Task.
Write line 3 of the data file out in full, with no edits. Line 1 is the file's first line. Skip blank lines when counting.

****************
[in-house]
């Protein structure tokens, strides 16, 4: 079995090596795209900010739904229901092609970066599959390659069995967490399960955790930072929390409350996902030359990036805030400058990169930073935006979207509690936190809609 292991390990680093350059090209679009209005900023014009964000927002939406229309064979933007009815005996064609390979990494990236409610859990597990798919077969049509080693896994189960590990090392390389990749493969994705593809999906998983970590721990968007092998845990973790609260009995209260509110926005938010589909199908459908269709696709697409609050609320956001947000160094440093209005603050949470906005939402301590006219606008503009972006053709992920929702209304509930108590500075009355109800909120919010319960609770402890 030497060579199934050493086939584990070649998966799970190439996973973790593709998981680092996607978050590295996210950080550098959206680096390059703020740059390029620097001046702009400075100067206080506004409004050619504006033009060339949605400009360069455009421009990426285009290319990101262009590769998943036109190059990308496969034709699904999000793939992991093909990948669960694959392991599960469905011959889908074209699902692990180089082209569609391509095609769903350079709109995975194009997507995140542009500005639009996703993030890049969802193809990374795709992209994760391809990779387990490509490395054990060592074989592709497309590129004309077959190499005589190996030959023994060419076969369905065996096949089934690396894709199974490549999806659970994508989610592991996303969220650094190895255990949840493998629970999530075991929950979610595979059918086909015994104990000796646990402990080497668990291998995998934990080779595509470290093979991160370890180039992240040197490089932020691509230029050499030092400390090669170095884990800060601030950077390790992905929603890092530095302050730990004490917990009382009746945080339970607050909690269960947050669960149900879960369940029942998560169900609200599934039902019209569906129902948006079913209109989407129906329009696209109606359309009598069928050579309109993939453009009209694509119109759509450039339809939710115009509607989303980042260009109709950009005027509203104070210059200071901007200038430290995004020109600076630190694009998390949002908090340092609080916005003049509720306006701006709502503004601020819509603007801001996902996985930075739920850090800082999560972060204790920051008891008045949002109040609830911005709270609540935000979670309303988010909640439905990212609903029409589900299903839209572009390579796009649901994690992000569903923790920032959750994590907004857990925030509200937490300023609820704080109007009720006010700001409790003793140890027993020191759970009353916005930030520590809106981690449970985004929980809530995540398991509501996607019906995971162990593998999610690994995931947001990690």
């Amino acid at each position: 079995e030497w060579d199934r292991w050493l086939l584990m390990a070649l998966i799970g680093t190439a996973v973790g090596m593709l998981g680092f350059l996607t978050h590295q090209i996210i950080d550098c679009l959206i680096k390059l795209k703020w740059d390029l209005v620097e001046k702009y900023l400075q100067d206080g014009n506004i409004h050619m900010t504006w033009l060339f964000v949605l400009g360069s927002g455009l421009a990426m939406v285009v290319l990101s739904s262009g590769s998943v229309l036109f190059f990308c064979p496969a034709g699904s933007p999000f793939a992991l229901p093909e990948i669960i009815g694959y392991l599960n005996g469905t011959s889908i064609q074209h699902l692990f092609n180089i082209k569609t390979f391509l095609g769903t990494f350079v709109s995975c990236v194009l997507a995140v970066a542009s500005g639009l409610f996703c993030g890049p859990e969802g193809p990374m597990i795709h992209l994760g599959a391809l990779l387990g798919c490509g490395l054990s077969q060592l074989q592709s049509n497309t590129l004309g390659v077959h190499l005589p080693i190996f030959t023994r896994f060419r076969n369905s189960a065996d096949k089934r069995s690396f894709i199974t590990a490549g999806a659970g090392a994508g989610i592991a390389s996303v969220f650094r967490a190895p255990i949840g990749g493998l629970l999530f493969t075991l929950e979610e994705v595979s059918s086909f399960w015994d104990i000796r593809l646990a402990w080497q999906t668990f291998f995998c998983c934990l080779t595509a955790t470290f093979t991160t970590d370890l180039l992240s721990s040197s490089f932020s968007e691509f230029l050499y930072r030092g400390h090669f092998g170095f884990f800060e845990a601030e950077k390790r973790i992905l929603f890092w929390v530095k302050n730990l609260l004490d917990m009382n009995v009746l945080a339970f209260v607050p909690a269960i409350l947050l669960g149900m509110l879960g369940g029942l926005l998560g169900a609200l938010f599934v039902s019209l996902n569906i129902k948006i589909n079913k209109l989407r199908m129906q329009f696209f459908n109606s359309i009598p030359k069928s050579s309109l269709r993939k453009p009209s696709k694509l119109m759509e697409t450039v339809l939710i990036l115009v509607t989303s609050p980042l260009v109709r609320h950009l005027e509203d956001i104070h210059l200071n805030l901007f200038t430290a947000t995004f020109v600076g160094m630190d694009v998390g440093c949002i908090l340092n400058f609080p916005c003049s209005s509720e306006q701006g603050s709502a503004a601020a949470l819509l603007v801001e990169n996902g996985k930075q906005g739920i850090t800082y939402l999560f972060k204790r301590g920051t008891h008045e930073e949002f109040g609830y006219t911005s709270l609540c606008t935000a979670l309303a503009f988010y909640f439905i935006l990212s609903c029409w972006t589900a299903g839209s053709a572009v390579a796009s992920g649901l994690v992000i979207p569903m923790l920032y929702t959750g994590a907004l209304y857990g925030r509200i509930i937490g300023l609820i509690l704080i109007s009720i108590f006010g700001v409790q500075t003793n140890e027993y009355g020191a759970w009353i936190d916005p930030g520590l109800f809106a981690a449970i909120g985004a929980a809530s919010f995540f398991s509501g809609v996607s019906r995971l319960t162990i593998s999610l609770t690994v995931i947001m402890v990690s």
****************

């Amino acid at each position: 079995e030497w060579d199934r292991w050493l086939l584990m390990a070649l998966i799970g680093t190439a996973v973790g090596m593709l998981g680092f350059l996607t978050h590295q090209i996210i950080d550098c679009l959206i680096k390059l795209k703020w740059d390029l209005v620097e001046k702009y900023l400075q100067d206080g014009n506004i409004h050619m900010t504006w033009l060339f964000v949605l400009g360069s927002g455009l421009a990426m939406v285009v290319l990101s739904s262009g590769s998943v229309l036109f190059f990308c064979p496969a034709g699904s933007p999000f793939a992991l229901p093909e990948i669960i009815g694959y392991l599960n005996g469905t011959s889908i064609q074209h699902l692990f092609n180089i082209k569609t390979f391509l095609g769903t990494f350079v709109s995975c990236v194009l997507a995140v970066a542009s500005g639009l409610f996703c993030g890049p859990e969802g193809p990374m597990i795709h992209l994760g599959a391809l990779l387990g798919c490509g490395l054990s077969q060592l074989q592709s049509n497309t590129l004309g390659v077959h190499l005589p080693i190996f030959t023994r896994f060419r076969n369905s189960a065996d096949k089934r069995s690396f894709i199974t590990a490549g999806a659970g090392a994508g989610i592991a390389s996303v969220f650094r967490a190895p255990i949840g990749g493998l629970l999530f493969t075991l929950e979610e994705v595979s059918s086909f399960w015994d104990i000796r593809l646990a402990w080497q999906t668990f291998f995998c998983c934990l080779t595509a955790t470290f093979t991160t970590d370890l180039l992240s721990s040197s490089f932020s968007e691509f230029l050499y930072r030092g400390h090669f092998g170095f884990f800060e845990a601030e950077k390790r973790i992905l929603f890092w929390v530095k302050n730990l609260l004490d917990m009382n009995v009746l945080a339970f209260v607050p909690a269960i409350l947050l669960g149900m509110l879960g369940g029942l926005l998560g169900a609200l938010f599934v039902s019209l996902n569906i129902k948006i589909n079913k209109l989407r199908m129906q329009f696209f459908n109606s359309i009598p030359k069928s050579s309109l269709r993939k453009p009209s696709k694509l119109m759509e697409t450039v339809l939710i990036l115009v509607t989303s609050p980042l260009v109709r609320h950009l005027e509203d956001i104070h210059l200071n805030l901007f200038t430290a947000t995004f020109v600076g160094m630190d694009v998390g440093c949002i908090l340092n400058f609080p916005c003049s209005s509720e306006q701006g603050s709502a503004a601020a949470l819509l603007v801001e990169n996902g996985k930075q906005g739920i850090t800082y939402l999560f972060k204790r301590g920051t008891h008045e930073e949002f109040g609830y006219t911005s709270l609540c606008t935000a979670l309303a503009f988010y909640f439905i935006l990212s609903c029409w972006t589900a299903g839209s053709a572009v390579a796009s992920g649901l994690v992000i979207p569903m923790l920032y929702t959750g994590a907004l209304y857990g925030r509200i509930i937490g300023l609820i509690l704080i109007s009720i108590f006010g700001v409790q500075t003793n140890e027993y009355g020191a759970w009353i936190d916005p930030g520590l109800f809106a981690a449970i909120g985004a929980a809530s919010f995540f398991s509501g809609v996607s019906r995971l319960t162990i593998s999610l609770t690994v995931i947001m402890v990690s």